The De Coucys did not long hold their Lindsay estates in Scotland; but even from the time of that French alliance the headship of the Scotch Lindsays had vested in the line of Crawford ; one of whom, marrying a daughter of King Robert I., was created Earl of Crawford on the same day when the ducal title was first introduced into Scotland in favour of two princes of the bloodroyal, made Dukes of Rothsay and Albany. After the downfall of the first house of Douglas, that of Crawford was during many generations one of the most powerful in the Northern Kingdom; and its power was, in general, arrayed on the side of the crown, against the turbulent insubordination of the other haughty barons. The original domain of Crawford is close to Douglasdale in Lanarkshire; but ultimately the chief seat of the family's influence was to the northwards of the Forth, in Fife and Angus. Here the Crawford-Lindsays were the great bulwark and barrier between the southern Lowlands and the restless clans of the Highlands. In process of time we find upwards of one hundred junior houses of the name of Lindsay, all designated after their own landed possessionst-many of them ranking with the first class of the untitled gentry, anıl four of them cadets of such consequence that they ultimately acquired separate peerages (Lindsay of the Byres, Balcarres, Garnock, Spynie), all still acknowledging the Earls of Crawford for the chiefs of their name and race principes illustrissimi sanguinis et nominis de Lyndesay.'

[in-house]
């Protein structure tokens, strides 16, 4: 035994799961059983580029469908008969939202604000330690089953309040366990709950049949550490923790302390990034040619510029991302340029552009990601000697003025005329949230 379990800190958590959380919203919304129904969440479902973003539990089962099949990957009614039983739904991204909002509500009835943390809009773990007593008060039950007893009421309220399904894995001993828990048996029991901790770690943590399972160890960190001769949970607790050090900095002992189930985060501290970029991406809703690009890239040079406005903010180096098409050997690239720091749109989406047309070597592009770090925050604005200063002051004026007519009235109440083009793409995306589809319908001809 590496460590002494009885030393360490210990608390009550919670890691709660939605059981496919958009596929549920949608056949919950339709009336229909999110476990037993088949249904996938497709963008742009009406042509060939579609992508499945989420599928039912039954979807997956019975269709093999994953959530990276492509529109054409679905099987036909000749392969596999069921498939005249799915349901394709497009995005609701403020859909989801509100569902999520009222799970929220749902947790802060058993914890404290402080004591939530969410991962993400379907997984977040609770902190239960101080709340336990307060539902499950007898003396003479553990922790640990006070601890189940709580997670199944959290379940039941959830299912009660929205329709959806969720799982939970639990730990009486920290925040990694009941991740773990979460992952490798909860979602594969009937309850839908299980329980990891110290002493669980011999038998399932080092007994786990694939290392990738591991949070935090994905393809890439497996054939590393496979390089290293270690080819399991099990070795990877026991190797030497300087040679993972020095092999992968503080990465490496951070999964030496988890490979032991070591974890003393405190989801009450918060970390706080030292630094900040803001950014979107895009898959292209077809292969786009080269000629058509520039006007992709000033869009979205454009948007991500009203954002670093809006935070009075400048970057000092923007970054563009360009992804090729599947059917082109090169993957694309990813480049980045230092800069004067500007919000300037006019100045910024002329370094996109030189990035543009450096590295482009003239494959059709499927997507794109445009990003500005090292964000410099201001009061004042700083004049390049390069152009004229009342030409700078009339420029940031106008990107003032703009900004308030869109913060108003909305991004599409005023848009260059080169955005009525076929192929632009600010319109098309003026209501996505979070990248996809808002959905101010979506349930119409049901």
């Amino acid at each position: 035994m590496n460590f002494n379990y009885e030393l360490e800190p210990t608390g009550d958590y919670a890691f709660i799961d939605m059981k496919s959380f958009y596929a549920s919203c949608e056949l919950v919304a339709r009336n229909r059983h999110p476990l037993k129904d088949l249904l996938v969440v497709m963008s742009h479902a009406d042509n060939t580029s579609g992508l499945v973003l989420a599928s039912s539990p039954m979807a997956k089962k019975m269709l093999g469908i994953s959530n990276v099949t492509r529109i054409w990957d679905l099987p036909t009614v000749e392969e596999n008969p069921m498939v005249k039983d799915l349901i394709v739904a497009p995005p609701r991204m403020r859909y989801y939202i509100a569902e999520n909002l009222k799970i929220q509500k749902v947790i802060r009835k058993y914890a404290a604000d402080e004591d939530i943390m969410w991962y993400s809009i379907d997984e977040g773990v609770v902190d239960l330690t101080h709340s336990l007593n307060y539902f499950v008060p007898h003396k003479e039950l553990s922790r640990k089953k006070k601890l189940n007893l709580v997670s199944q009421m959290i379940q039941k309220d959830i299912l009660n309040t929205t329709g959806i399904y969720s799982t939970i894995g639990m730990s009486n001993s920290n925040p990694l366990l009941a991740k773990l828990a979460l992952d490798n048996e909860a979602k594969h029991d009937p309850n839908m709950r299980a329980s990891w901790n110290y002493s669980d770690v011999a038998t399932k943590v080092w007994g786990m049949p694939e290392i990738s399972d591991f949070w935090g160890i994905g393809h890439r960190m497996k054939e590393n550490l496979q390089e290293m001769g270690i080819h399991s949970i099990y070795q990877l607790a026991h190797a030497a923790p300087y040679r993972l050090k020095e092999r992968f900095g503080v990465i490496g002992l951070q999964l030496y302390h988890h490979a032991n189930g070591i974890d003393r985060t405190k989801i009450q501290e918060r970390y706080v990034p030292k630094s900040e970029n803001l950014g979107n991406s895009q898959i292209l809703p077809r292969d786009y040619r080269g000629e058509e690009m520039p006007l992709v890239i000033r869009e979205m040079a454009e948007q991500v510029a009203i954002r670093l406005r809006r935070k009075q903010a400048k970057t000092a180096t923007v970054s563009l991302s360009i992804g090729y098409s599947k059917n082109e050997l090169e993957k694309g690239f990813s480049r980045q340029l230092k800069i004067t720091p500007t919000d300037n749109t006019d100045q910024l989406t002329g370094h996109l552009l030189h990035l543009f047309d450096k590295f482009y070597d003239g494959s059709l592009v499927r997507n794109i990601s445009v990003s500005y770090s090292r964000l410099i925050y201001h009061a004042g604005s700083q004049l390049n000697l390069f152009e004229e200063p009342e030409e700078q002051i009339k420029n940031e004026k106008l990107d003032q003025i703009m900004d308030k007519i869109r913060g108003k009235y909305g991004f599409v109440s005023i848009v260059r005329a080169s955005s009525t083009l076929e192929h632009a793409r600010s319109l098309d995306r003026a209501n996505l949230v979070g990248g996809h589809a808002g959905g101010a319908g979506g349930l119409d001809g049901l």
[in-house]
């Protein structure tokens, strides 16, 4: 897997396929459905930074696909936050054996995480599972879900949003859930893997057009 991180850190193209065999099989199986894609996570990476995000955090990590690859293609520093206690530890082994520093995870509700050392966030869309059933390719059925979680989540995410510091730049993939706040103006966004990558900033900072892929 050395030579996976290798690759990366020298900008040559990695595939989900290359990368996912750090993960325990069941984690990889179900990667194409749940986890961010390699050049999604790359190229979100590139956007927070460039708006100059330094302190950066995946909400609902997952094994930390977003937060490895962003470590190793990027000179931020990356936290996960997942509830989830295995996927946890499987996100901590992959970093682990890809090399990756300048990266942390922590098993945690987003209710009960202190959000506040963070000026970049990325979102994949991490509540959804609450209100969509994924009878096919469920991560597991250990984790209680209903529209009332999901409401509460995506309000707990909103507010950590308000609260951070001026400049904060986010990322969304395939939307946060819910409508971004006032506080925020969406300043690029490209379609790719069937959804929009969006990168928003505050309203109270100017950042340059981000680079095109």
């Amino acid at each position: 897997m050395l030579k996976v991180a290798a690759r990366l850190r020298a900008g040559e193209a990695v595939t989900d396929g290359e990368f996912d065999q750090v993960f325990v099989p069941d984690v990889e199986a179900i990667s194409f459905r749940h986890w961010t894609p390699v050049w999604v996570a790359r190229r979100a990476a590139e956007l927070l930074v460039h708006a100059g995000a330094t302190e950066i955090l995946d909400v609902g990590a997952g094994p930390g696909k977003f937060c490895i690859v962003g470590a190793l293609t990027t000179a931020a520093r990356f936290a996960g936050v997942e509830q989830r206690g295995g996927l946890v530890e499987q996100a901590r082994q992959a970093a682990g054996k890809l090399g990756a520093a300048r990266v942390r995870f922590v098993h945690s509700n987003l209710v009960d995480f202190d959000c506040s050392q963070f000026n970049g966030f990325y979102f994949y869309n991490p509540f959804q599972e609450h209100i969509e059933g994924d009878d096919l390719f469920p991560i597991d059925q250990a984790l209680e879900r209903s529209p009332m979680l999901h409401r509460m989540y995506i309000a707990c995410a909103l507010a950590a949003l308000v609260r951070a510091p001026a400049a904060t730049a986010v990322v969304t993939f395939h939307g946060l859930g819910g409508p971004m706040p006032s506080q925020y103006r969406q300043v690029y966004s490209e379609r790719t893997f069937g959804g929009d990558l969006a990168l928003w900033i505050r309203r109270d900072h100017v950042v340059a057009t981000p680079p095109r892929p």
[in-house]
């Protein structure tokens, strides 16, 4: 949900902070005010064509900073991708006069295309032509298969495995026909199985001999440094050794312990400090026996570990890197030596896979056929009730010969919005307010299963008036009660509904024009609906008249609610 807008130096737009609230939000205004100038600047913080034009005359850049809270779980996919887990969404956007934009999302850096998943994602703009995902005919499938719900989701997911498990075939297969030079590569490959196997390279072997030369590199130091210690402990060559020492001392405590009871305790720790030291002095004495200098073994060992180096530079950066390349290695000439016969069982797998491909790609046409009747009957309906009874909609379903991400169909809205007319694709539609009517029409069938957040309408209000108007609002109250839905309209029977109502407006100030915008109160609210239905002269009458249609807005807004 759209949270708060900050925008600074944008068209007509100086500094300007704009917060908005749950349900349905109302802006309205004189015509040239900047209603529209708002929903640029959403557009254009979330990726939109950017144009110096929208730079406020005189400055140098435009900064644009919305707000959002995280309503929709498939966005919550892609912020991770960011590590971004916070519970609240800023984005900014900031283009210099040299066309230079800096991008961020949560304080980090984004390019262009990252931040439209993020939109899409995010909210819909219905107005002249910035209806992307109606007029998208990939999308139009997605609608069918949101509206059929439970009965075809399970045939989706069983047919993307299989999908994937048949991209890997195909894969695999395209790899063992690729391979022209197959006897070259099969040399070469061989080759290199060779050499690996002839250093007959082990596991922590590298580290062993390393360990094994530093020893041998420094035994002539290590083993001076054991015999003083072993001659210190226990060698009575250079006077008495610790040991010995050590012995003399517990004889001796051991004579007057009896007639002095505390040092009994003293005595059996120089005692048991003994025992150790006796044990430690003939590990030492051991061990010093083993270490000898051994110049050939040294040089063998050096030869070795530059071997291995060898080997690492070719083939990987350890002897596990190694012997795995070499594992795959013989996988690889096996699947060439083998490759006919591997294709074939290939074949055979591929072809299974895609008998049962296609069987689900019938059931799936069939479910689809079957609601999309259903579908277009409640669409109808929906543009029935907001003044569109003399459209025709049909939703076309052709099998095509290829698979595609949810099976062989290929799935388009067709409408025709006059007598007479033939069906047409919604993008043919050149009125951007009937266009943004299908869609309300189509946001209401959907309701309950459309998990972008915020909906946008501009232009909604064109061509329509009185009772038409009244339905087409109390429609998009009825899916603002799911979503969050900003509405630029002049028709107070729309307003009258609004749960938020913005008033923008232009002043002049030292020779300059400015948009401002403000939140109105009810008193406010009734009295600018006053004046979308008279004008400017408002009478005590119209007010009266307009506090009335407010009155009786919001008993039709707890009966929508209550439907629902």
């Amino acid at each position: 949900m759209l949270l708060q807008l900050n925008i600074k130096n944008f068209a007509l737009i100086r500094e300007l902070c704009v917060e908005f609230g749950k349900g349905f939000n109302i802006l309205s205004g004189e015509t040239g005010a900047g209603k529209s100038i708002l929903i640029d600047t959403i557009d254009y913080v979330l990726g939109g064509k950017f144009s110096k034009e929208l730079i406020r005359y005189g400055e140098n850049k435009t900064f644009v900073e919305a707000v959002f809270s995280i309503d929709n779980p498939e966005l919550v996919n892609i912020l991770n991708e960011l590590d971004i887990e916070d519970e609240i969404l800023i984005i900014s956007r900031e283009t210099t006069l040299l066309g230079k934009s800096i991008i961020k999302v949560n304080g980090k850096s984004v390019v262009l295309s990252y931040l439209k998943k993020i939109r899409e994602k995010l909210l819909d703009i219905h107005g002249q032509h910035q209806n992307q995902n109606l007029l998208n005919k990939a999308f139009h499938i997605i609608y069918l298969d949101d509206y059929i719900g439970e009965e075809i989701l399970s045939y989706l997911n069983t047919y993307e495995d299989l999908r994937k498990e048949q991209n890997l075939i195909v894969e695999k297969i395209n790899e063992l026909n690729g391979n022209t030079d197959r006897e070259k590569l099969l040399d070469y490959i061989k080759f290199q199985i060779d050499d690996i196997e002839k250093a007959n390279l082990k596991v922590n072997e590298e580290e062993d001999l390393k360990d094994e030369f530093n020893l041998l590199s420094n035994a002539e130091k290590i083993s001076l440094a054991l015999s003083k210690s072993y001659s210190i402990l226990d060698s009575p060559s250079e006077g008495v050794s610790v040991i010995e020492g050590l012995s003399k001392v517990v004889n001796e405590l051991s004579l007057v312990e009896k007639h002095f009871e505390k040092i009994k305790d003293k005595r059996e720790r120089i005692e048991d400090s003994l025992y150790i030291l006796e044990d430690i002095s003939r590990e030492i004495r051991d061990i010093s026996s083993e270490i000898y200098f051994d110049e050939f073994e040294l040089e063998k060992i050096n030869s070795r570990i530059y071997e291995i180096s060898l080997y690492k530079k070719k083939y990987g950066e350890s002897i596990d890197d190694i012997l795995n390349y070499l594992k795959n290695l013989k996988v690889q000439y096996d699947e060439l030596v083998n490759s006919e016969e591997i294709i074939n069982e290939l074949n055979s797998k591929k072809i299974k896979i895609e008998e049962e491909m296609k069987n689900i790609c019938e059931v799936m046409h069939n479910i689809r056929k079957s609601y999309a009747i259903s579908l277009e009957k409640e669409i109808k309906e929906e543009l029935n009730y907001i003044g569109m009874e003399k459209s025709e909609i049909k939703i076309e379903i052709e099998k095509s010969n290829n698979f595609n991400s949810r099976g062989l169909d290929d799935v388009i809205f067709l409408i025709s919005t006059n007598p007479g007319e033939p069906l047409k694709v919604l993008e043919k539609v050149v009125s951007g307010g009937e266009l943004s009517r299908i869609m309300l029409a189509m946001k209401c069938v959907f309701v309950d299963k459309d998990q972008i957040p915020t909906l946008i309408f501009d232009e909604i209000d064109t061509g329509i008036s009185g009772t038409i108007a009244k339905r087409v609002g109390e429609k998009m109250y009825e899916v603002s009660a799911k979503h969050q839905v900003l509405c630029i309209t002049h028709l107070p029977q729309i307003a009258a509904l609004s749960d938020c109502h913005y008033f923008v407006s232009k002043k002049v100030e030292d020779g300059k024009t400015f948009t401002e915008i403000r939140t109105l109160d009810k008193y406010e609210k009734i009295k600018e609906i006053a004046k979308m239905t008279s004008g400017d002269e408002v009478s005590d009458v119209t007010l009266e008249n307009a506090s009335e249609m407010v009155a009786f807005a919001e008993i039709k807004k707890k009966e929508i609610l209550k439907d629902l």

* See Tempest, Act IV., where the glistering garments' brought in by Ariel are, by Prospero's command,'bung on this line ;' with a world of punning on line and time. + Append. to Lives of the Lindsays, vol. i., p. 305-319. 2 1 2

There